Discover more from warm cups of tea
take me to emotion
desire, etc + pop song by larissa pham
Hello, and happy lunar new year ❣️
It’s currently 20:59 on a Tuesday. Of course, it probably isn’t where you are, and it won’t be very soon, until 168 hours later when it is 20:59 on another Tuesday. Welcome. Stone fruit is lovely in the summer — have a nectarine and a cup of raspberry tisane. It is warm with a slight breeze and a pop song of your choice is playing through the speakers.
the type of girl for you
I read Larissa Pham’s Pop Song at the end of 2021 and soon realised that it would stay with me. Pop Song is an expansive foray into trauma, self-harm, loneliness, longing across a series of loosely related essays. The book is driven along by Pham’s background in art history as she traces her encounters with visual art and artists, weaved amongst physical and emotional journeys: Agnes Martin, Yayoi Kasuma, Nan Goldin, Cynthia Daignault, and that is simply off the top of my head. The result is a sprawling, at times fragmentary collection with eclectic points of reference, held together by Pham’s confessional, diaristic voice which makes reading easy.
In the essay ‘Body of Work’, Pham begins with an analysis of Nan Goldin’s photograph Heart-Shaped Bruise before recalling her first years of college, her relationship with her boyfriend at the time, and her use of tumblr between the ages of 16 and 21. Present during the site’s foundational stages — before and during the rise of the ‘tumblr girl’ — Pham describes how, “We were feeling a lot of things for the first time. We were reading Murakami and listening to M83 and on the horizon was shoegaze, and Alice Glass, and the buzzy bass reverb of witch house. In the midst of all this, in the fall of 2010, I left Portland for New Haven.” She’s just like me but not.
Pham recalls her time in college in New Haven in intimate snapshots. From this period branched Pham’s disordered eating and experimentation with sexual submission, arguably two forms of control over the body; on tumblr, a sense of community with other young Asian women developing their understandings of theories of race, gender, and sexuality. This was to become a five-year diary, which she describes as “[her] life’s most consistent project”. In truth, ‘Body of Work’ is an essay about self-narrativization, particularly where pain, abjection, and self-flagellation is involved. Wound theory, if you will.
This brings me to a paragraph which struck me deeply:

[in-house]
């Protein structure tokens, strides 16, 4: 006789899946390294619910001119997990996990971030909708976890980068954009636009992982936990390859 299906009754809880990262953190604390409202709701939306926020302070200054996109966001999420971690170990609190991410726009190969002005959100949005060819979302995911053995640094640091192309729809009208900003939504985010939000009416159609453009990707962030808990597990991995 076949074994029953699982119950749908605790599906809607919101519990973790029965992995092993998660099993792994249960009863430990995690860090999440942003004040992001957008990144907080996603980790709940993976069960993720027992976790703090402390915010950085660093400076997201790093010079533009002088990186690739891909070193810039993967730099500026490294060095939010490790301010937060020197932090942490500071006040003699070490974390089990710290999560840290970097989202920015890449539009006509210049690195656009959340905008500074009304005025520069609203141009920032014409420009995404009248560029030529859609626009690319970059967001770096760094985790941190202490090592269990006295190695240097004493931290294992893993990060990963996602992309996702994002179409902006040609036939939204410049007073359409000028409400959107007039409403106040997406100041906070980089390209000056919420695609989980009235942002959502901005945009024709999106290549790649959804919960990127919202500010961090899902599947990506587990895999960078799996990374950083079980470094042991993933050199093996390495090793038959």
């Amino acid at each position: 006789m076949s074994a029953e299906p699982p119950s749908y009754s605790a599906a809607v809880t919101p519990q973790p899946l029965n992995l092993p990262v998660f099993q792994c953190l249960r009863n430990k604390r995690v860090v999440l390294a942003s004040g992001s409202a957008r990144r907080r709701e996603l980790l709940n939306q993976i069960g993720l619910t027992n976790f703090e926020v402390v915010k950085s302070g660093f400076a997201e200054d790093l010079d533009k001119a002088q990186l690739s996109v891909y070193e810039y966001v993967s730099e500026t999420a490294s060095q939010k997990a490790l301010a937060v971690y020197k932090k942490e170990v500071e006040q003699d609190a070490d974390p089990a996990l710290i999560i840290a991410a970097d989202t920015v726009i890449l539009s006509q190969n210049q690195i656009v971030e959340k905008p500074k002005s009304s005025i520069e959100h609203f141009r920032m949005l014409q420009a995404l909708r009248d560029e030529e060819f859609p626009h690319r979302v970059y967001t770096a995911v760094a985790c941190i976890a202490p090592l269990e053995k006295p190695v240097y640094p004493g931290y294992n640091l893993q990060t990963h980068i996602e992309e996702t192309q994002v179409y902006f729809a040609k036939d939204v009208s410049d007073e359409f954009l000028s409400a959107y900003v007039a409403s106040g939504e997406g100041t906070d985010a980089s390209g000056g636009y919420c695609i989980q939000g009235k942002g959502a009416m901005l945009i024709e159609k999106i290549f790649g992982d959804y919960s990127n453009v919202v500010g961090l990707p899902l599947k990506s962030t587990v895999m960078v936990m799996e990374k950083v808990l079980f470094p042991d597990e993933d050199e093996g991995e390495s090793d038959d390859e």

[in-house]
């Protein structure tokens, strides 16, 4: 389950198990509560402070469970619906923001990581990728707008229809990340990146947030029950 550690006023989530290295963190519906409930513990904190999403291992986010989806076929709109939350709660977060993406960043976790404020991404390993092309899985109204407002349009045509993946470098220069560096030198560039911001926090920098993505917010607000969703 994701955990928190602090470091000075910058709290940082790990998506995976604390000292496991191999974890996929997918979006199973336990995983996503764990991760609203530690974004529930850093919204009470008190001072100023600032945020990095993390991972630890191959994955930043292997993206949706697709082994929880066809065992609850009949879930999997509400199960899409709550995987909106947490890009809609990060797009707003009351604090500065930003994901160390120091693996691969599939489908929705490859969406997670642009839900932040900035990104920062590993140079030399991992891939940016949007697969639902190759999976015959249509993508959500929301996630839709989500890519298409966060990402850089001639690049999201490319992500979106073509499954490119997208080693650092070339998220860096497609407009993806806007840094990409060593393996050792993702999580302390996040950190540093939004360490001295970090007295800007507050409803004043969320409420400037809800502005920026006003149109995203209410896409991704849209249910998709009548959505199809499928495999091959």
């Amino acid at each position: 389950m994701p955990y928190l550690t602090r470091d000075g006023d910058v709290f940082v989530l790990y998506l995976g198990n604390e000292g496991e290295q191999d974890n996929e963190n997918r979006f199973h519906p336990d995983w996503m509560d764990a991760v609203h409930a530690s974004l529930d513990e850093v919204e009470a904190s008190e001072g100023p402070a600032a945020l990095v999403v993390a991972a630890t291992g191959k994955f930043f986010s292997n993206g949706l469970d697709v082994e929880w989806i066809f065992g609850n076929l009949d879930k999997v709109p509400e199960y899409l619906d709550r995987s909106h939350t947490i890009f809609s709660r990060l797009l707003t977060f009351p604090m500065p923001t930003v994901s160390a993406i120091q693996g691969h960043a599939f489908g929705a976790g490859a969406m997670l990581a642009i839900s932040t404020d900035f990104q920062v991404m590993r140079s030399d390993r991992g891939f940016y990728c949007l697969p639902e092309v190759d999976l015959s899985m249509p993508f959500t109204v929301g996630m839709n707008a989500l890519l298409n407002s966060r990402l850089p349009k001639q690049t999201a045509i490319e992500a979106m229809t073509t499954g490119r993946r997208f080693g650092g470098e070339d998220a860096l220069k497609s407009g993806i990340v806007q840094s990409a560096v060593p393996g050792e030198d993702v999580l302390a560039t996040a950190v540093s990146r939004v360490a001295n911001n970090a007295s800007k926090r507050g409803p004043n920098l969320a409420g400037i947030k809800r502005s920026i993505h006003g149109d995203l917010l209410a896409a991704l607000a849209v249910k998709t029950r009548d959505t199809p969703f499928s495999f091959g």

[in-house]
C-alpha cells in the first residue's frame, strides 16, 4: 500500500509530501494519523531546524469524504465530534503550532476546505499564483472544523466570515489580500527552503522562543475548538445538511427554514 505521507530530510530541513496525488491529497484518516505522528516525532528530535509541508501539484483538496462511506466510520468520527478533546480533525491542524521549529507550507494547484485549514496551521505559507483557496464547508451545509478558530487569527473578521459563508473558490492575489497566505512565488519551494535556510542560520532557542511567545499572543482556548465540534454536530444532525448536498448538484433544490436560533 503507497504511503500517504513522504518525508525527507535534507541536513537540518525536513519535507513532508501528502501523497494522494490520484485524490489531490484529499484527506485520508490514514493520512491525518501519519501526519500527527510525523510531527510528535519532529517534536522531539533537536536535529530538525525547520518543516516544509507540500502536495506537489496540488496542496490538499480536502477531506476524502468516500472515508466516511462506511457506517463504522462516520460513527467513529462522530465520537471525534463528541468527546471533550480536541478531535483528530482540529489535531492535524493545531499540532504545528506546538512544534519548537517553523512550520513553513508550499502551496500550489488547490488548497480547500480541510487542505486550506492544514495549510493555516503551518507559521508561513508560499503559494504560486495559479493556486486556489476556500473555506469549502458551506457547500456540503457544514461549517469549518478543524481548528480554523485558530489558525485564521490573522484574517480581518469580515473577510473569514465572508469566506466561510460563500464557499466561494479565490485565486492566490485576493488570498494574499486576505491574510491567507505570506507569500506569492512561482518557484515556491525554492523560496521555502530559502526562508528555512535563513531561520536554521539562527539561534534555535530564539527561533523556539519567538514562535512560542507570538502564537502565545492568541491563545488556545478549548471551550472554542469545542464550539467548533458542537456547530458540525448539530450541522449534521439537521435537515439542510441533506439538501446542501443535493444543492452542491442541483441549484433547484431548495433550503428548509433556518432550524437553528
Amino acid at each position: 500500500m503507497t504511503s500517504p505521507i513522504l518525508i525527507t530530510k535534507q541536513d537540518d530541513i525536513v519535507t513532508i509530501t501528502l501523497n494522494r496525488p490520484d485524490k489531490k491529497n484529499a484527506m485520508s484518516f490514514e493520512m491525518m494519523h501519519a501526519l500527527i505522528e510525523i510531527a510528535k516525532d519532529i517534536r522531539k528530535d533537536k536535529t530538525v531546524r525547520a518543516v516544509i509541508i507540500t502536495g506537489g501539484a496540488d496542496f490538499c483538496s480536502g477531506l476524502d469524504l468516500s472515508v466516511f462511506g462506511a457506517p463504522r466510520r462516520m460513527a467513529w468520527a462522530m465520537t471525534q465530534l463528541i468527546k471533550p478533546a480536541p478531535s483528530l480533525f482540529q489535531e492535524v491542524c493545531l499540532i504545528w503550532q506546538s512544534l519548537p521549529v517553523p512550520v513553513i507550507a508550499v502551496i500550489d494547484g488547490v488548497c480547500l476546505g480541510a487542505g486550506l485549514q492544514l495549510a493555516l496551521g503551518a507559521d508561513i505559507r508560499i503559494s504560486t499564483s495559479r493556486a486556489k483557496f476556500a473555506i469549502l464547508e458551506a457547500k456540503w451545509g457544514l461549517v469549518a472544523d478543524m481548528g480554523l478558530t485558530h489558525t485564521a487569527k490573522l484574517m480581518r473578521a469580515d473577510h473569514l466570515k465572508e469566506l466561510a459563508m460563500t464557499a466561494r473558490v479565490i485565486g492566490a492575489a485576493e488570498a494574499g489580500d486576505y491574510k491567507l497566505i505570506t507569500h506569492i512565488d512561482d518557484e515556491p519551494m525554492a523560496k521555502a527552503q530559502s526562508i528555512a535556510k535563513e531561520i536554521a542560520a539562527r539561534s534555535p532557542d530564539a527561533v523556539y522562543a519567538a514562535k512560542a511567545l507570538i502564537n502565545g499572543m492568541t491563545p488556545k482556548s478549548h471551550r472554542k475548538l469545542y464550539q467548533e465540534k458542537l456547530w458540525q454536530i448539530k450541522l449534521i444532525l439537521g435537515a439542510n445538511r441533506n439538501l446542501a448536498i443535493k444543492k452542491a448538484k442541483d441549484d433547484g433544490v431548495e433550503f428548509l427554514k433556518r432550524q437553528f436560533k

It was, and is, tempting to dwell in this close, sticky space, to crave being hurt, to glorify the wound, to want to stay interesting and close to the flesh, poking at the bruise. As long as I have my pain, I know that I can feel something. As long as I have my bruises, I can show that my hurt exists. To stop being hurt — no, to stop calling yourself a hurt person, I’ve realized — means accepting a different way of existing in the world, a new one, with different challenges.
I will admit that I have probably been swayed by similar ways of thinking, though with less awareness. Then again, I tend to repress problems and emotions for as long as possible. It sounds contradictory but I find a way. <3 Following that notion, I wasn’t sure why this paragraph struck me so cleanly, just that it did. It cannot be simple, to reject being defined by hurt and decide instead to live, to find a new way of existing in the world. But Pham goes on to write of Goldin, whose Heart-Shaped Bruise appeared as a part of larger series, The Ballad of Sexual Dependency, and who went on to become an advocate against the opioid crisis she was a victim of: “She opened the room of pain, its unlocked door”.
Pop Song operates like a mosaic, with essays of various depth and detail converging for a fuller work. In ‘Body of Work’ Pham writes about Nan Goldin and references Jenny Saville, two photographers; in “Camera Roll (Notes on Longing)” she details her experiences with photography, her desperate attempts to capture her lovers, to preserve moments instead of living in them. Of course, through Pop Song itself Pham is further memorialising her emotions through writing. Her longing for romance and romanticisation strikes an interesting chord with the fascination with hurt which echoes ‘Body of Work’. Above all, ‘Body of Work’ reads as an essay about healing, placed fairly early on in a book about a breakup. Pham concludes, “What I needed most from my bruises, after all, was not to know that I had acquired them but to know that I had endured”.
Throughout the book, Pham addresses her ex-lover through the second-person ‘you’. The result is that this breakup lingers over the book, even as Pham focuses elsewhere, or traces the earliest stages of their relationship. In ‘Haunted’, Pham is upfront with the audience, opening with: “This part is about trauma”. In the second paragraph, she brings us to “The summer after I finished college, three years before I met you”. Pham presents herself in fractures, her self-flagellation and her loneliness and her desperation for love and her experience of male violence.